Immigration advocates: Worker exploitation creates bigger problem

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SALT LAKE CITY -- In the debate over illegal immigration, the argument is often raised that the people who knowingly employ undocumented workers deserve much of the blame.

But there is another side to that story. Because they are in the country illegally, is it OK to cheat them, take advantage of their labor and refuse to give them pay?

Carlos Chavez
Carlos Chavez

When Carlos Chavez moved to Utah more than a decade ago, he came here legally with a visitor's visa. But by the time it had expired, he had built a new life.

He decided to stay and found work in his trade as a dry-wall finisher. He answered a call for construction workers he heard in an advertisement.

"I listened to him on the radio," says Chavez through a translator. "He said he was announcing he had some work in some homes."

Chavez says the contractor agreed to pay him $5,000 for his work. But when it came time to collect his paycheck, he says the company refused to pay him.

What it does is it creates a huge underground demand for undocumented workers. If exploitation is easy, more and more employers are going to do it.

–Aaron Tarin

"After the work was finished, I had to fight for about a month and a half to just get that $1,700 from him," Chavez says.

That was about a third of what he was owed. But when he tried to collect the rest, Chavez says he was threatened.

"They say, ‘You keep asking for your money, I'm going to turn you over to immigration,'" he says.

Immigration attorney Aaron Tarin says Chavez's situation is not unusual.

Immigration attorney Aaron Tarin
Immigration attorney Aaron Tarin

"Very, very common complaint," he says. "Especially in this economy, when things are so tight, you see a lot of these abuses becoming more and more common."

Tarin says Chavez's story is all too common: undocumented workers desperate for work, employers looking for cheap labor, and the opportunity to take advantage of a population who fears deportation more than lost wages.

"I've actually had employers on the phone tell me, ‘Well, file whatever you have to have to do,'" he says. "Because they just know that most people are just too scared to come forward.

Coming forward means filing a complaint with the Utah Labor Commission. But that entails giving the state agency identifying information.

Tarin says after the release of a list of alleged illegal immigrants by rouge employees of Utah Department of Workforce Services, convincing his clients to file a complaint is a hard sell.

The desire for cheap labor is already underground in many instances. That's why there has to be penalties for businesses that knowingly hire illegal aliens.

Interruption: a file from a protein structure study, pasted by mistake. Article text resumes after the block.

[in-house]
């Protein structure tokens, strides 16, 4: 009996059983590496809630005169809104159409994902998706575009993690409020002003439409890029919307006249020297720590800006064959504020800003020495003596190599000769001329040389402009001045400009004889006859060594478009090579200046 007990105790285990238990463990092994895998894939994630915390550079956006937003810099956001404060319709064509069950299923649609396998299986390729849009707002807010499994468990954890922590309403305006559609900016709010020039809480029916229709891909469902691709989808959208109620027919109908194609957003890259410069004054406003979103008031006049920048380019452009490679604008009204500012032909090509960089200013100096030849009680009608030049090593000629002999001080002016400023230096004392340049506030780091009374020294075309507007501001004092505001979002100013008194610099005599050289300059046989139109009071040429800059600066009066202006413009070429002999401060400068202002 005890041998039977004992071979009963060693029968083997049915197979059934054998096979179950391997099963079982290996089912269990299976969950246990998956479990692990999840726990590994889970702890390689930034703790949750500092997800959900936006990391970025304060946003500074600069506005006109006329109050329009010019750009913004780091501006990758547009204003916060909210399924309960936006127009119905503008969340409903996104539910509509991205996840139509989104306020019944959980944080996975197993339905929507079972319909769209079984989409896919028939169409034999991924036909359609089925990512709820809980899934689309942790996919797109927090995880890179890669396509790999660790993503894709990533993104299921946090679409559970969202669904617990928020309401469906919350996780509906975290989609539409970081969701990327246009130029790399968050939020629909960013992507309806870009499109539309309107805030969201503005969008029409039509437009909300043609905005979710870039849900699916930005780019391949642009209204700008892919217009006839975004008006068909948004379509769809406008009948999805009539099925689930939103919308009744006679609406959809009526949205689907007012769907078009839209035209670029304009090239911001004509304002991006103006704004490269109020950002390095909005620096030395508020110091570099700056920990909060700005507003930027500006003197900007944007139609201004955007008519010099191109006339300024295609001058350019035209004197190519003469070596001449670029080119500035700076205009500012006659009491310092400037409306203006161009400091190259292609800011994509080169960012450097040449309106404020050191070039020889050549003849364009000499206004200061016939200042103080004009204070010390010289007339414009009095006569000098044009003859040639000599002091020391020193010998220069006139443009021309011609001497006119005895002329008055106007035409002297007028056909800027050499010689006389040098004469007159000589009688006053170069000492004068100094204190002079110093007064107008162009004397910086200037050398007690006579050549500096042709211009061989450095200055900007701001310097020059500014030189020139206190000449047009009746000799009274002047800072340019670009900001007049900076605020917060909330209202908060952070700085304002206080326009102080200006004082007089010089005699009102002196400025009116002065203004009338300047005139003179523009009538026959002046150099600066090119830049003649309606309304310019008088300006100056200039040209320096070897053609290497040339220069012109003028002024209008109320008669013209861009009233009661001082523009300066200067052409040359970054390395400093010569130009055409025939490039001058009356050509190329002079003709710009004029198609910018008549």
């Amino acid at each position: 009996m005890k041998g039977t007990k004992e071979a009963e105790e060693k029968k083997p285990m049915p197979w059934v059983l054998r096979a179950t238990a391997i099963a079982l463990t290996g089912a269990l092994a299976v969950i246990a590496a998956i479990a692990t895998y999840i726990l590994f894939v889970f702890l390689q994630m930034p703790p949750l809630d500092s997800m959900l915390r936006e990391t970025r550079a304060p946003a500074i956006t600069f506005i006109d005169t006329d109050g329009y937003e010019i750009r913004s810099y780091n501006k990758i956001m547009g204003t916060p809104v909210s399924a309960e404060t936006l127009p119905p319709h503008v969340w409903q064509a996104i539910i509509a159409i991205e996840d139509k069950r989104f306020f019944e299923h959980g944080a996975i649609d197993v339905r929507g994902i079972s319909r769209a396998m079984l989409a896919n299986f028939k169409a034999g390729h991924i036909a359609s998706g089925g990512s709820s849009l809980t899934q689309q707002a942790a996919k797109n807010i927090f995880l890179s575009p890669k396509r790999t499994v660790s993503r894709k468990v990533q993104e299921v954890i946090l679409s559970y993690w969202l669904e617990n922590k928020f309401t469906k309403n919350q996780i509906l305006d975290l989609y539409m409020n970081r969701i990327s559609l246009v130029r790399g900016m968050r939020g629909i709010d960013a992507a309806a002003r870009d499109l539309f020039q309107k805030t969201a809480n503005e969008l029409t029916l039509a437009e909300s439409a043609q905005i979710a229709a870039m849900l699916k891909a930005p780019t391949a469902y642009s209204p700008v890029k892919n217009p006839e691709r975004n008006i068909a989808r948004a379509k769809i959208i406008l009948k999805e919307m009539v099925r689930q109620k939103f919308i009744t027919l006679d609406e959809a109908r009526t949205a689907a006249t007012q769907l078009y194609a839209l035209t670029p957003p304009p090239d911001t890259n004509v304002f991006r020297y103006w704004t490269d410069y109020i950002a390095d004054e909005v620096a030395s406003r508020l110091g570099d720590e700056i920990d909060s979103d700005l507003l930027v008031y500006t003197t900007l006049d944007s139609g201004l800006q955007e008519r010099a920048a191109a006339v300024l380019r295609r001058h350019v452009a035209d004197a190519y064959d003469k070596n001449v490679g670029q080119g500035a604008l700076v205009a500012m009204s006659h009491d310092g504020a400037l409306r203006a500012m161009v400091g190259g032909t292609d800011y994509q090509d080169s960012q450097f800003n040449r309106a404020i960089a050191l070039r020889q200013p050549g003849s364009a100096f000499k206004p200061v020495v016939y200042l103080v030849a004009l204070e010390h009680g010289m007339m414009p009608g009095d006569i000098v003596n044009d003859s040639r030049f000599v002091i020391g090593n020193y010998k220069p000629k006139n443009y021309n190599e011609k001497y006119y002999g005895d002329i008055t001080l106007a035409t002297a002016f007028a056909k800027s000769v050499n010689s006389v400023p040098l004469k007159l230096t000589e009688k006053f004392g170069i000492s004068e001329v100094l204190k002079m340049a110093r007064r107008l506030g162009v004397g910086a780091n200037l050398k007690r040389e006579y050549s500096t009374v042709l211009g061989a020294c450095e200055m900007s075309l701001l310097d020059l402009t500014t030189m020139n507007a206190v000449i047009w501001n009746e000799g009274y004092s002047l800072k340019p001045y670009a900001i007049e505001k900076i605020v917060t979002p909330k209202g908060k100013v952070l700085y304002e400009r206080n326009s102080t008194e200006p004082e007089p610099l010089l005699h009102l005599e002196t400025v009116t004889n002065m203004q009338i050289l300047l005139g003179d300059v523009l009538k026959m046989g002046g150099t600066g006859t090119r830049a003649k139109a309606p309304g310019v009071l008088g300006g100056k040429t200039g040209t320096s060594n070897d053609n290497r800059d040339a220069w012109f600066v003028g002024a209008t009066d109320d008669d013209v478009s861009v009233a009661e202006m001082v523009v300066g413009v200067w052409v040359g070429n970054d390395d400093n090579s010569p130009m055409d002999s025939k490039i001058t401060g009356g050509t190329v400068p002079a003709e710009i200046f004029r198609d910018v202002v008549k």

–Rep. Stephen Sandstrom, R-Orem

"Nothing is safe. The 1,300 people that were on that list pale in comparison when you look at the DMV database for example, or the labor commission's complaint database," he says. "All of a sudden, those databases become potential huge immigration hit lists that people are going to be afraid to be on."

Tarin points to recent proposed legislation by Rep. Steven Sandstrom, R-Orem, as more reason for exploited workers like Chavez to avoid reporting the problem. The bill would give protection to state workers who report anyone they believe may be in the country illegally,

Tarin believes it offers more incentive for employers to take advantage of undocumented workers.

"What it does is it creates a huge underground demand for undocumented workers," he says. "If exploitation is easy, more and more employers are going to do it."

Sandstrom says the problem is already there and that his bill is a way to stop it. He says his legislation would only affect anyone a state worker suspects is abusing state benefits, not someone filing a complaint.

"The desire for cheap labor is already underground in many instances," Sandstrom says. "That's why there has to be penalties for businesses that knowingly hire illegal aliens, and there will be a companion bill to mine coming forward to that effect."

Utah Labor Commission officials acknowledge the problem, but say citizenship isn't something they track.

"If they employed them, hired them, suffered them to perform services that they benefited from, they should pay them their wages," says Brent Asay with the commission, "regardless of what their status is."

Chavez has again gained legal status as a resident. He is one of the few workers who did step forward to file a complaint and has now spent more on legal fees than what he was originally owed for his work.

But to him, it's no longer about the money. It's about principle.

"I think Utah is a paradise for lots of contractors because we mean nothing to them," says Chavez. "There's a lot of people who love to fraud you like this."

KSL tried to reach the company Chavez said owed him money, but was unsuccessful.


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Jennifer Stagg


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